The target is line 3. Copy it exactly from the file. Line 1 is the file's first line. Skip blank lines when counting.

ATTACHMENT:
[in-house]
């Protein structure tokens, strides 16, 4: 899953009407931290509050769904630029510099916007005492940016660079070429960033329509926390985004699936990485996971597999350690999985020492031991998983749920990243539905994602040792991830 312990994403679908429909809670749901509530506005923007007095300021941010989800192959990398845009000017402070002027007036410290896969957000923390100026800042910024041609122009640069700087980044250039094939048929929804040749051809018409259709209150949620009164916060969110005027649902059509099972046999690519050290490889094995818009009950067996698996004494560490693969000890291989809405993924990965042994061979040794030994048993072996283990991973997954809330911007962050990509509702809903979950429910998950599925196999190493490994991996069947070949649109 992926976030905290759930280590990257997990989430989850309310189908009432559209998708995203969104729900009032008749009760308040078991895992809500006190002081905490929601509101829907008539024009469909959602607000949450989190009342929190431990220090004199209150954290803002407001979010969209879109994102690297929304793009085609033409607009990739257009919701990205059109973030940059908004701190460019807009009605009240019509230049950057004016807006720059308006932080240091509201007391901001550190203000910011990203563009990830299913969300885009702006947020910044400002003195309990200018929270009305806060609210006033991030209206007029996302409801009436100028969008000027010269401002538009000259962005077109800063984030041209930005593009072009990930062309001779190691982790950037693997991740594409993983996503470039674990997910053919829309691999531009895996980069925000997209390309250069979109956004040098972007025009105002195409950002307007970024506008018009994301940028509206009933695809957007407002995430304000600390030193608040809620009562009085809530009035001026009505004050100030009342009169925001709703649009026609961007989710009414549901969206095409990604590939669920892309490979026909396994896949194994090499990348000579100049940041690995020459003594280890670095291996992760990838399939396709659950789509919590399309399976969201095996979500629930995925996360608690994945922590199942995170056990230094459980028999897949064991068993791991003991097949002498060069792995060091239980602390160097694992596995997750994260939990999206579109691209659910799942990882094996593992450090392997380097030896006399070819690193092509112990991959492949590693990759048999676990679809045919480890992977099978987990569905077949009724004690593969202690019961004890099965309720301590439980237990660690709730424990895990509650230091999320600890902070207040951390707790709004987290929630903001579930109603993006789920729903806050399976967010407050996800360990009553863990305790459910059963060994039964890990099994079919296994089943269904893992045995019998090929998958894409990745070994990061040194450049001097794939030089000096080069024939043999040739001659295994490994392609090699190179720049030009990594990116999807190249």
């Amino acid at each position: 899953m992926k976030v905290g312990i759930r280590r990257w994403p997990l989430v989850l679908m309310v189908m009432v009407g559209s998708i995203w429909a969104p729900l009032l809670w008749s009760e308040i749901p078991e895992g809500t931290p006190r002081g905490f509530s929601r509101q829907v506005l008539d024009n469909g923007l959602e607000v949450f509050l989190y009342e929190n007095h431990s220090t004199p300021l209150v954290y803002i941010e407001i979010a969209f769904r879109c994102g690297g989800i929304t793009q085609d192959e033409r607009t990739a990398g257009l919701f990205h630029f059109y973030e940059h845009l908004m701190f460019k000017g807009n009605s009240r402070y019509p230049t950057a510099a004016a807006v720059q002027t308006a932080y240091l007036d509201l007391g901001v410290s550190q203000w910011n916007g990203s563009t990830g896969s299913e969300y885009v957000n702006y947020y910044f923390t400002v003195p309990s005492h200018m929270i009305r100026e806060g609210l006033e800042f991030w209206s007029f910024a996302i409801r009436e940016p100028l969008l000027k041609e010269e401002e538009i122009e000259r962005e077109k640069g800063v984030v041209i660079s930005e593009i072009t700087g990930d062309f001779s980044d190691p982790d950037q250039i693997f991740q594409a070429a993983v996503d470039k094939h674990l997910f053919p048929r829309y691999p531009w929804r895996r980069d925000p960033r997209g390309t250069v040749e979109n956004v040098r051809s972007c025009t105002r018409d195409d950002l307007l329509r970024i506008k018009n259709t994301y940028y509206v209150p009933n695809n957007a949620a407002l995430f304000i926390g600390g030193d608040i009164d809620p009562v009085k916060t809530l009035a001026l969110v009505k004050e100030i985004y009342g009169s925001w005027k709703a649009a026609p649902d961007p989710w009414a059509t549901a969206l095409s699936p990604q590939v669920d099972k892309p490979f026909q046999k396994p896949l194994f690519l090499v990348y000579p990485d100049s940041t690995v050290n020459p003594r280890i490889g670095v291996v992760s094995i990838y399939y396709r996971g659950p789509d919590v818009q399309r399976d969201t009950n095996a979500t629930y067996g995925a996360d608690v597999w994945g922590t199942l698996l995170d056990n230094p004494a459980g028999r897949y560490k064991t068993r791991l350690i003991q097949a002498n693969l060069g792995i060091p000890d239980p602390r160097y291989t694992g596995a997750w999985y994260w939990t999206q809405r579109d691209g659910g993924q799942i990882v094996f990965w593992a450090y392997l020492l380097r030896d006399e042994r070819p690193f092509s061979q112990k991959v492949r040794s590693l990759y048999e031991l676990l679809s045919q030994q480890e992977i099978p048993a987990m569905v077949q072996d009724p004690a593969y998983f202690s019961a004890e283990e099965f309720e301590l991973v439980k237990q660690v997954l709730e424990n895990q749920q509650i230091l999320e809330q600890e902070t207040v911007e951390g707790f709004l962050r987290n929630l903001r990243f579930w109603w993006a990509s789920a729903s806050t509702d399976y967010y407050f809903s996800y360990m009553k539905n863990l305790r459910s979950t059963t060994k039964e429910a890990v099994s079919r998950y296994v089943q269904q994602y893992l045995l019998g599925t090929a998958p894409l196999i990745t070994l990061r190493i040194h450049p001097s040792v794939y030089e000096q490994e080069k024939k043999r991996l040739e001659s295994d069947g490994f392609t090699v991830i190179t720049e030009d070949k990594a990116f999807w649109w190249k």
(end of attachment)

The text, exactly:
């Amino acid at each position: 899953m992926k976030v905290g312990i759930r280590r990257w994403p997990l989430v989850l679908m309310v189908m009432v009407g559209s998708i995203w429909a969104p729900l009032l809670w008749s009760e308040i749901p078991e895992g809500t931290p006190r002081g905490f509530s929601r509101q829907v506005l008539d024009n469909g923007l959602e607000v949450f509050l989190y009342e929190n007095h431990s220090t004199p300021l209150v954290y803002i941010e407001i979010a969209f769904r879109c994102g690297g989800i929304t793009q085609d192959e033409r607009t990739a990398g257009l919701f990205h630029f059109y973030e940059h845009l908004m701190f460019k000017g807009n009605s009240r402070y019509p230049t950057a510099a004016a807006v720059q002027t308006a932080y240091l007036d509201l007391g901001v410290s550190q203000w910011n916007g990203s563009t990830g896969s299913e969300y885009v957000n702006y947020y910044f923390t400002v003195p309990s005492h200018m929270i009305r100026e806060g609210l006033e800042f991030w209206s007029f910024a996302i409801r009436e940016p100028l969008l000027k041609e010269e401002e538009i122009e000259r962005e077109k640069g800063v984030v041209i660079s930005e593009i072009t700087g990930d062309f001779s980044d190691p982790d950037q250039i693997f991740q594409a070429a993983v996503d470039k094939h674990l997910f053919p048929r829309y691999p531009w929804r895996r980069d925000p960033r997209g390309t250069v040749e979109n956004v040098r051809s972007c025009t105002r018409d195409d950002l307007l329509r970024i506008k018009n259709t994301y940028y509206v209150p009933n695809n957007a949620a407002l995430f304000i926390g600390g030193d608040i009164d809620p009562v009085k916060t809530l009035a001026l969110v009505k004050e100030i985004y009342g009169s925001w005027k709703a649009a026609p649902d961007p989710w009414a059509t549901a969206l095409s699936p990604q590939v669920d099972k892309p490979f026909q046999k396994p896949l194994f690519l090499v990348y000579p990485d100049s940041t690995v050290n020459p003594r280890i490889g670095v291996v992760s094995i990838y399939y396709r996971g659950p789509d919590v818009q399309r399976d969201t009950n095996a979500t629930y067996g995925a996360d608690v597999w994945g922590t199942l698996l995170d056990n230094p004494a459980g028999r897949y560490k064991t068993r791991l350690i003991q097949a002498n693969l060069g792995i060091p000890d239980p602390r160097y291989t694992g596995a997750w999985y994260w939990t999206q809405r579109d691209g659910g993924q799942i990882v094996f990965w593992a450090y392997l020492l380097r030896d006399e042994r070819p690193f092509s061979q112990k991959v492949r040794s590693l990759y048999e031991l676990l679809s045919q030994q480890e992977i099978p048993a987990m569905v077949q072996d009724p004690a593969y998983f202690s019961a004890e283990e099965f309720e301590l991973v439980k237990q660690v997954l709730e424990n895990q749920q509650i230091l999320e809330q600890e902070t207040v911007e951390g707790f709004l962050r987290n929630l903001r990243f579930w109603w993006a990509s789920a729903s806050t509702d399976y967010y407050f809903s996800y360990m009553k539905n863990l305790r459910s979950t059963t060994k039964e429910a890990v099994s079919r998950y296994v089943q269904q994602y893992l045995l019998g599925t090929a998958p894409l196999i990745t070994l990061r190493i040194h450049p001097s040792v794939y030089e000096q490994e080069k024939k043999r991996l040739e001659s295994d069947g490994f392609t090699v991830i190179t720049e030009d070949k990594a990116f999807w649109w190249k």